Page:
Yet, Eileen says that autofiction was not what she had in mind in creating DOVELION. Instead, she says she was trying to manifest “kapwa” in terms of the notion of the interconnection of all things. As a result, she says, she wanted to eliminate the barrier between the life inside the book versus outside of the book. “Like in some theater when the actors walk off the stage and continue the play’s actions amidst the audience members,” she explains. “I wanted to acknowledge the connection—by eliminating a division—between author and story and, later, story, and readers.”
Autofiction, in any event, would simplify what Eileen’s novel actually achieves. DOVELION is not just a work of fiction, but also the creation of a new myth. DOVELION creates the world of an indigenous tribe known as the Itonguk who live in Pacifica. Once thought to have been genocidally erased by a corrupt Pacifican leader, DOVELION offers the resurgence of the Itonguk following the downfall of the country’s dictatorship. As part of that resurgence, the novel presents the idea of returning the country’s name to its indigenous original—from “Pacifica” to “DoveLion.”
Eileen says that in writing her novel, she originally did not anticipate its ending to include the recovery of the Itonguk tribe. But she now considers “DoveLion” to be like Wakanda, home to Marvel’s superhero Black Panther.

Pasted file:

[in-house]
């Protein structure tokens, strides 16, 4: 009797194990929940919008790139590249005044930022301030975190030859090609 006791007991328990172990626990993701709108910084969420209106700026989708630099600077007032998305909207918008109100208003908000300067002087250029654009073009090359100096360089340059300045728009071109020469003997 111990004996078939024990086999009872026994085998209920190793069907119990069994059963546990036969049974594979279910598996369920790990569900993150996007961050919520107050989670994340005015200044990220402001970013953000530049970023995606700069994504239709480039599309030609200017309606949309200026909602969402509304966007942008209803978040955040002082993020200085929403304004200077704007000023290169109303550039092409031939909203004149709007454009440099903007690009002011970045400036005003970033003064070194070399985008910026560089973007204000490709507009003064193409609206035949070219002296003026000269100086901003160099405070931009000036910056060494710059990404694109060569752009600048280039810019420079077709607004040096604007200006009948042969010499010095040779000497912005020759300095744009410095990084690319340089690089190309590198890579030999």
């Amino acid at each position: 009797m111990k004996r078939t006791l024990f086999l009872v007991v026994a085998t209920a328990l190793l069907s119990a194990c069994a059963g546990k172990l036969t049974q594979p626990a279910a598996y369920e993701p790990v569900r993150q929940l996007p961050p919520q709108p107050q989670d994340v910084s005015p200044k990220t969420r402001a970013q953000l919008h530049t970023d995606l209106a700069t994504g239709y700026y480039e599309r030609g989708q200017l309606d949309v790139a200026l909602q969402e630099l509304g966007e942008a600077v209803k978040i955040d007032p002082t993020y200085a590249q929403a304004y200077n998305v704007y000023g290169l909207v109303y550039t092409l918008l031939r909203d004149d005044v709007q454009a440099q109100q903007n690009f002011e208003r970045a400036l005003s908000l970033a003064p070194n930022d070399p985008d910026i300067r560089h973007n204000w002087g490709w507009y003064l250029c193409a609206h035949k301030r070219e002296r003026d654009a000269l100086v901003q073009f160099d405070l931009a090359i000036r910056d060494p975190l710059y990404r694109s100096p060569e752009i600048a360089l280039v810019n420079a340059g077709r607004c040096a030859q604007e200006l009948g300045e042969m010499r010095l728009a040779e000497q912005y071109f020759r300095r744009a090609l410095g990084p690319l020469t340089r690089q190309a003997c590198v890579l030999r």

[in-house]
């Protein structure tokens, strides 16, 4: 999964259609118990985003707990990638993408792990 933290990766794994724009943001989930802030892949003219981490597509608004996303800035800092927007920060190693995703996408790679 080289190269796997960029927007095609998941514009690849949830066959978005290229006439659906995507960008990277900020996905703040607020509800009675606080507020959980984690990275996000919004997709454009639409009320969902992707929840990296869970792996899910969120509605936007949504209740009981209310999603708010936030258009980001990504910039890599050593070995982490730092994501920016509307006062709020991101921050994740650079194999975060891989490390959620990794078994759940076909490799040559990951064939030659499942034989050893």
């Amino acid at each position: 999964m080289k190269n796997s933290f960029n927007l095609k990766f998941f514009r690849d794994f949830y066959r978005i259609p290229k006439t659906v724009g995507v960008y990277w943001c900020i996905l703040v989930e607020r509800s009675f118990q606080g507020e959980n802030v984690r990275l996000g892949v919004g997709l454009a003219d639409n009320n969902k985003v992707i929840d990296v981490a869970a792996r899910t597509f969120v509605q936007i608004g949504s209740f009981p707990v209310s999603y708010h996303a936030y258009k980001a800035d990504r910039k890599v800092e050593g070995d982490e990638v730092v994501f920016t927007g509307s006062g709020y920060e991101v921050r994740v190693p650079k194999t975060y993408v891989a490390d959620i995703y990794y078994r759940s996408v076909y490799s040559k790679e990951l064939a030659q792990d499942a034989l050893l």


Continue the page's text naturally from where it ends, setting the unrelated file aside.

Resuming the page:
“Frankly, I hope other Filipino artists and writers do something with DoveLion. Because the novel ends shortly before fully exploring the Itonguk culture, their world is open to others’ imaginations of what such a world could be,” she says. “I encourage them to read DOVELION and then be the ones to continue its story, in part by being the ones to specify the elements that could make up Itonguk culture.”
An example is the pre-publication opportunity for a collaborative response between movement artist/ritualist Lizae Reyes, spoken word artist Mila Anguluan, and myself on the drums for a multi-genre embodiment of the Itonguk culture. Our performance was presented in November 2020 during the “Dancing with Uncertainty Conference” sponsored by The Society of Indigenous Wisdom and Ancestral Healing.